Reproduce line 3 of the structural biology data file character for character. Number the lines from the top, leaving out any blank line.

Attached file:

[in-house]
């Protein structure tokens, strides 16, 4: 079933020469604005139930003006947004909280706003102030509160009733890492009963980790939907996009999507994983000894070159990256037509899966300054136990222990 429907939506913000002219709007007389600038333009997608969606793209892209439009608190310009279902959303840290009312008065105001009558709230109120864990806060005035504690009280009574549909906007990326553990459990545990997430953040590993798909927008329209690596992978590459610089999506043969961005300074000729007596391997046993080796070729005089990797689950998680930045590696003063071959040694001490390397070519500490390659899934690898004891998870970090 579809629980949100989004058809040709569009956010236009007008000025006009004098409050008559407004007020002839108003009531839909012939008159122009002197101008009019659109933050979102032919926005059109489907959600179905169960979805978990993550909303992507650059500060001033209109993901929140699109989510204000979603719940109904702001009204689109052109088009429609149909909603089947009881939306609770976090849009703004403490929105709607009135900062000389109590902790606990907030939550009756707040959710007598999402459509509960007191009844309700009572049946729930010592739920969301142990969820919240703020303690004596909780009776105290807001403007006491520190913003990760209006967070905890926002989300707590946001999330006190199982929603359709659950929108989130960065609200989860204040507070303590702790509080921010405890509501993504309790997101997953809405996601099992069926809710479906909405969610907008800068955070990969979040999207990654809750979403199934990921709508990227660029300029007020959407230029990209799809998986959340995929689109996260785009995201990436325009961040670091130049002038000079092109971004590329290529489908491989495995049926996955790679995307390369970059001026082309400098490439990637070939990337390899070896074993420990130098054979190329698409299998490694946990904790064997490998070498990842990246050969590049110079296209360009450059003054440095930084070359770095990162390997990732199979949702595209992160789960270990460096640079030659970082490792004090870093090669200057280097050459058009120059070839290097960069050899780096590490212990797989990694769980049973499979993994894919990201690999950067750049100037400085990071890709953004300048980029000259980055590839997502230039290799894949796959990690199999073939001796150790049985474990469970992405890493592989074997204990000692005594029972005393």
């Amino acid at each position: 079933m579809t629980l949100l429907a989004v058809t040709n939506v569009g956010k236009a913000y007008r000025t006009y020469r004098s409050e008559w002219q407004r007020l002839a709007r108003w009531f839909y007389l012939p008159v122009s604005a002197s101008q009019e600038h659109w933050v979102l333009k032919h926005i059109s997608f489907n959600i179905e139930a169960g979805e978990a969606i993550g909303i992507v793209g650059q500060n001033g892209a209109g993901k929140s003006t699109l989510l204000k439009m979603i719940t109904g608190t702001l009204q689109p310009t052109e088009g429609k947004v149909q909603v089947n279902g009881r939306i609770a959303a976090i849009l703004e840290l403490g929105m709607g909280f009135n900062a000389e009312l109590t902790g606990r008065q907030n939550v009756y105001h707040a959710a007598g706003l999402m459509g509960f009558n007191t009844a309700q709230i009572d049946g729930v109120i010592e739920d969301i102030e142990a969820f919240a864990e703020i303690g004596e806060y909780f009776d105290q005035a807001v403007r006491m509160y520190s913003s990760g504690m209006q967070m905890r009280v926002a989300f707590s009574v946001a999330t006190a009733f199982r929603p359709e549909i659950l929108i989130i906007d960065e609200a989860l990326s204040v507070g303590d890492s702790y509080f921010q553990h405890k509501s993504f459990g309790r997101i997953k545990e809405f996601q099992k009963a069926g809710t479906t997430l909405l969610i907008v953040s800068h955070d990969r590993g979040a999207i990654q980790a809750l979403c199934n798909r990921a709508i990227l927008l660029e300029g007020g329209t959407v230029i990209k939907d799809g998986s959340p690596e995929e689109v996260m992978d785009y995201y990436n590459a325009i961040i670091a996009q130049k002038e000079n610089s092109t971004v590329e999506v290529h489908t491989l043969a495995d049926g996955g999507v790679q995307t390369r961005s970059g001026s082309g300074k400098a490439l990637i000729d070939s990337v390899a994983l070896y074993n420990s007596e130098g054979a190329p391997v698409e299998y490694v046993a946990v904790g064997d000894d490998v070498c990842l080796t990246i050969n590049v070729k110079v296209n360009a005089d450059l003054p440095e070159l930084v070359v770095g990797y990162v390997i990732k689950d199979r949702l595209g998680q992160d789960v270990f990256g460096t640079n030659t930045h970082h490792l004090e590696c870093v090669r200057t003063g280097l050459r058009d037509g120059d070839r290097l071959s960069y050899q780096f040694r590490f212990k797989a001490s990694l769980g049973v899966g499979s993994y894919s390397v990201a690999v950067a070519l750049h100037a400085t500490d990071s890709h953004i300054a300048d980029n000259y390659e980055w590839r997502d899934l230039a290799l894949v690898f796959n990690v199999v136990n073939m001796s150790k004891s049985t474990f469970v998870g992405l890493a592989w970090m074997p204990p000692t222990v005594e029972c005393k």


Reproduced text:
């Amino acid at each position: 079933m579809t629980l949100l429907a989004v058809t040709n939506v569009g956010k236009a913000y007008r000025t006009y020469r004098s409050e008559w002219q407004r007020l002839a709007r108003w009531f839909y007389l012939p008159v122009s604005a002197s101008q009019e600038h659109w933050v979102l333009k032919h926005i059109s997608f489907n959600i179905e139930a169960g979805e978990a969606i993550g909303i992507v793209g650059q500060n001033g892209a209109g993901k929140s003006t699109l989510l204000k439009m979603i719940t109904g608190t702001l009204q689109p310009t052109e088009g429609k947004v149909q909603v089947n279902g009881r939306i609770a959303a976090i849009l703004e840290l403490g929105m709607g909280f009135n900062a000389e009312l109590t902790g606990r008065q907030n939550v009756y105001h707040a959710a007598g706003l999402m459509g509960f009558n007191t009844a309700q709230i009572d049946g729930v109120i010592e739920d969301i102030e142990a969820f919240a864990e703020i303690g004596e806060y909780f009776d105290q005035a807001v403007r006491m509160y520190s913003s990760g504690m209006q967070m905890r009280v926002a989300f707590s009574v946001a999330t006190a009733f199982r929603p359709e549909i659950l929108i989130i906007d960065e609200a989860l990326s204040v507070g303590d890492s702790y509080f921010q553990h405890k509501s993504f459990g309790r997101i997953k545990e809405f996601q099992k009963a069926g809710t479906t997430l909405l969610i907008v953040s800068h955070d990969r590993g979040a999207i990654q980790a809750l979403c199934n798909r990921a709508i990227l927008l660029e300029g007020g329209t959407v230029i990209k939907d799809g998986s959340p690596e995929e689109v996260m992978d785009y995201y990436n590459a325009i961040i670091a996009q130049k002038e000079n610089s092109t971004v590329e999506v290529h489908t491989l043969a495995d049926g996955g999507v790679q995307t390369r961005s970059g001026s082309g300074k400098a490439l990637i000729d070939s990337v390899a994983l070896y074993n420990s007596e130098g054979a190329p391997v698409e299998y490694v046993a946990v904790g064997d000894d490998v070498c990842l080796t990246i050969n590049v070729k110079v296209n360009a005089d450059l003054p440095e070159l930084v070359v770095g990797y990162v390997i990732k689950d199979r949702l595209g998680q992160d789960v270990f990256g460096t640079n030659t930045h970082h490792l004090e590696c870093v090669r200057t003063g280097l050459r058009d037509g120059d070839r290097l071959s960069y050899q780096f040694r590490f212990k797989a001490s990694l769980g049973v899966g499979s993994y894919s390397v990201a690999v950067a070519l750049h100037a400085t500490d990071s890709h953004i300054a300048d980029n000259y390659e980055w590839r997502d899934l230039a290799l894949v690898f796959n990690v199999v136990n073939m001796s150790k004891s049985t474990f469970v998870g992405l890493a592989w970090m074997p204990p000692t222990v005594e029972c005393k």